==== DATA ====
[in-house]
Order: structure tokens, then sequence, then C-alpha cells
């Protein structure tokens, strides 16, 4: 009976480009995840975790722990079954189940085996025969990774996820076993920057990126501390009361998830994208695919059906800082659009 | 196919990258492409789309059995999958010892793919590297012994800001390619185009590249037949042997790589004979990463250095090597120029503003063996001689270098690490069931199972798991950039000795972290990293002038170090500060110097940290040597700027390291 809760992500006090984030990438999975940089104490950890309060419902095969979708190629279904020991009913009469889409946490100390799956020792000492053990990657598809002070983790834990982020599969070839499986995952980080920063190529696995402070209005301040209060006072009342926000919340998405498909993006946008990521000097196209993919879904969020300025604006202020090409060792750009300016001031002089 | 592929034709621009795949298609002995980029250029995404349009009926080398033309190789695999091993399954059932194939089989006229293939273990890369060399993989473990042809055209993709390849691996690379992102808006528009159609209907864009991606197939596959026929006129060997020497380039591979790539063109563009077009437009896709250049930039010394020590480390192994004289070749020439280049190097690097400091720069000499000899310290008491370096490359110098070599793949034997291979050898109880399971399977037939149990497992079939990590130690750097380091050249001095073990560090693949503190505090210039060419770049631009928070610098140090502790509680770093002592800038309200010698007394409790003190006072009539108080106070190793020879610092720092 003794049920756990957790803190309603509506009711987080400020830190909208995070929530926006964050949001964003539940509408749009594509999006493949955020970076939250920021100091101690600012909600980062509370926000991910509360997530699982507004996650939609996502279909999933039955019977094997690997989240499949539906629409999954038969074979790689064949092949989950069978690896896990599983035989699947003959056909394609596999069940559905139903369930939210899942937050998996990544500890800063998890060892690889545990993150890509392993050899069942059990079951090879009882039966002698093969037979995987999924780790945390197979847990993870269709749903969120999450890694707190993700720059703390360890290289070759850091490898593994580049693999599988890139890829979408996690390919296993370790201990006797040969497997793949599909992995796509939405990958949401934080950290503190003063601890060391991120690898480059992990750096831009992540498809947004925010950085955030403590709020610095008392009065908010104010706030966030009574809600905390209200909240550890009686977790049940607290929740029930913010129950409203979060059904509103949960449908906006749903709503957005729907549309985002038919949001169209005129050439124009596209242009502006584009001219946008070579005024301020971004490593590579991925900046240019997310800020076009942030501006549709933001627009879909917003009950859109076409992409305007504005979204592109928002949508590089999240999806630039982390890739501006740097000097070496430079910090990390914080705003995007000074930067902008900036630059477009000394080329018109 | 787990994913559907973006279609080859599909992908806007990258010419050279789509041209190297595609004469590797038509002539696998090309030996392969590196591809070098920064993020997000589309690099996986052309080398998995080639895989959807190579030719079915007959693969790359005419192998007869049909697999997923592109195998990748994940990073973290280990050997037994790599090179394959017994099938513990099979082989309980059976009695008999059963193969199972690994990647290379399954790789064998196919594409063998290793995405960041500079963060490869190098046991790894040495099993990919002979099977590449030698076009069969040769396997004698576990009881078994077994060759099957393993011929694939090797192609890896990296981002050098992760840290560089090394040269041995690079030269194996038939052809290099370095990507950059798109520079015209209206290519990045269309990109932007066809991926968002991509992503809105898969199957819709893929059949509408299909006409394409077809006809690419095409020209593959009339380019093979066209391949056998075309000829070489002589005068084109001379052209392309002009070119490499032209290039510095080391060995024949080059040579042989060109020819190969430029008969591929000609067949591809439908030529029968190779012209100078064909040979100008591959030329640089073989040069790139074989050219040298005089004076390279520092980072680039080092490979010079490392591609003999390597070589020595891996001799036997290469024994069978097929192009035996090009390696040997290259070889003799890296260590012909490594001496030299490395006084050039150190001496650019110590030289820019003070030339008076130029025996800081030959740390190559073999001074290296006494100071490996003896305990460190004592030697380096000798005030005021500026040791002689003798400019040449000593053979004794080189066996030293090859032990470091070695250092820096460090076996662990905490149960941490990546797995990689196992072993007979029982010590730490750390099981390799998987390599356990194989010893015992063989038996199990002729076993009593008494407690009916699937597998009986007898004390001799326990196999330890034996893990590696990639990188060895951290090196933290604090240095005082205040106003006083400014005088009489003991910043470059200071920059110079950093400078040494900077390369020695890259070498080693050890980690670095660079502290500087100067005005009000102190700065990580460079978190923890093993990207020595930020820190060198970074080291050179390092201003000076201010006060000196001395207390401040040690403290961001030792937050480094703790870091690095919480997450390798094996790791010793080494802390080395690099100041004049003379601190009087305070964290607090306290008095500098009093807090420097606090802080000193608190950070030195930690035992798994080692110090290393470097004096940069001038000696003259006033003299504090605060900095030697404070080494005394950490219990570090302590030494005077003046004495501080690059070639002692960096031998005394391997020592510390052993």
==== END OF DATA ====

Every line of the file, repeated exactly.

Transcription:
[in-house]
Order: structure tokens, then sequence, then C-alpha cells
């Protein structure tokens, strides 16, 4: 009976480009995840975790722990079954189940085996025969990774996820076993920057990126501390009361998830994208695919059906800082659009 | 196919990258492409789309059995999958010892793919590297012994800001390619185009590249037949042997790589004979990463250095090597120029503003063996001689270098690490069931199972798991950039000795972290990293002038170090500060110097940290040597700027390291 809760992500006090984030990438999975940089104490950890309060419902095969979708190629279904020991009913009469889409946490100390799956020792000492053990990657598809002070983790834990982020599969070839499986995952980080920063190529696995402070209005301040209060006072009342926000919340998405498909993006946008990521000097196209993919879904969020300025604006202020090409060792750009300016001031002089 | 592929034709621009795949298609002995980029250029995404349009009926080398033309190789695999091993399954059932194939089989006229293939273990890369060399993989473990042809055209993709390849691996690379992102808006528009159609209907864009991606197939596959026929006129060997020497380039591979790539063109563009077009437009896709250049930039010394020590480390192994004289070749020439280049190097690097400091720069000499000899310290008491370096490359110098070599793949034997291979050898109880399971399977037939149990497992079939990590130690750097380091050249001095073990560090693949503190505090210039060419770049631009928070610098140090502790509680770093002592800038309200010698007394409790003190006072009539108080106070190793020879610092720092 003794049920756990957790803190309603509506009711987080400020830190909208995070929530926006964050949001964003539940509408749009594509999006493949955020970076939250920021100091101690600012909600980062509370926000991910509360997530699982507004996650939609996502279909999933039955019977094997690997989240499949539906629409999954038969074979790689064949092949989950069978690896896990599983035989699947003959056909394609596999069940559905139903369930939210899942937050998996990544500890800063998890060892690889545990993150890509392993050899069942059990079951090879009882039966002698093969037979995987999924780790945390197979847990993870269709749903969120999450890694707190993700720059703390360890290289070759850091490898593994580049693999599988890139890829979408996690390919296993370790201990006797040969497997793949599909992995796509939405990958949401934080950290503190003063601890060391991120690898480059992990750096831009992540498809947004925010950085955030403590709020610095008392009065908010104010706030966030009574809600905390209200909240550890009686977790049940607290929740029930913010129950409203979060059904509103949960449908906006749903709503957005729907549309985002038919949001169209005129050439124009596209242009502006584009001219946008070579005024301020971004490593590579991925900046240019997310800020076009942030501006549709933001627009879909917003009950859109076409992409305007504005979204592109928002949508590089999240999806630039982390890739501006740097000097070496430079910090990390914080705003995007000074930067902008900036630059477009000394080329018109 | 787990994913559907973006279609080859599909992908806007990258010419050279789509041209190297595609004469590797038509002539696998090309030996392969590196591809070098920064993020997000589309690099996986052309080398998995080639895989959807190579030719079915007959693969790359005419192998007869049909697999997923592109195998990748994940990073973290280990050997037994790599090179394959017994099938513990099979082989309980059976009695008999059963193969199972690994990647290379399954790789064998196919594409063998290793995405960041500079963060490869190098046991790894040495099993990919002979099977590449030698076009069969040769396997004698576990009881078994077994060759099957393993011929694939090797192609890896990296981002050098992760840290560089090394040269041995690079030269194996038939052809290099370095990507950059798109520079015209209206290519990045269309990109932007066809991926968002991509992503809105898969199957819709893929059949509408299909006409394409077809006809690419095409020209593959009339380019093979066209391949056998075309000829070489002589005068084109001379052209392309002009070119490499032209290039510095080391060995024949080059040579042989060109020819190969430029008969591929000609067949591809439908030529029968190779012209100078064909040979100008591959030329640089073989040069790139074989050219040298005089004076390279520092980072680039080092490979010079490392591609003999390597070589020595891996001799036997290469024994069978097929192009035996090009390696040997290259070889003799890296260590012909490594001496030299490395006084050039150190001496650019110590030289820019003070030339008076130029025996800081030959740390190559073999001074290296006494100071490996003896305990460190004592030697380096000798005030005021500026040791002689003798400019040449000593053979004794080189066996030293090859032990470091070695250092820096460090076996662990905490149960941490990546797995990689196992072993007979029982010590730490750390099981390799998987390599356990194989010893015992063989038996199990002729076993009593008494407690009916699937597998009986007898004390001799326990196999330890034996893990590696990639990188060895951290090196933290604090240095005082205040106003006083400014005088009489003991910043470059200071920059110079950093400078040494900077390369020695890259070498080693050890980690670095660079502290500087100067005005009000102190700065990580460079978190923890093993990207020595930020820190060198970074080291050179390092201003000076201010006060000196001395207390401040040690403290961001030792937050480094703790870091690095919480997450390798094996790791010793080494802390080395690099100041004049003379601190009087305070964290607090306290008095500098009093807090420097606090802080000193608190950070030195930690035992798994080692110090290393470097004096940069001038000696003259006033003299504090605060900095030697404070080494005394950490219990570090302590030494005077003046004495501080690059070639002692960096031998005394391997020592510390052993």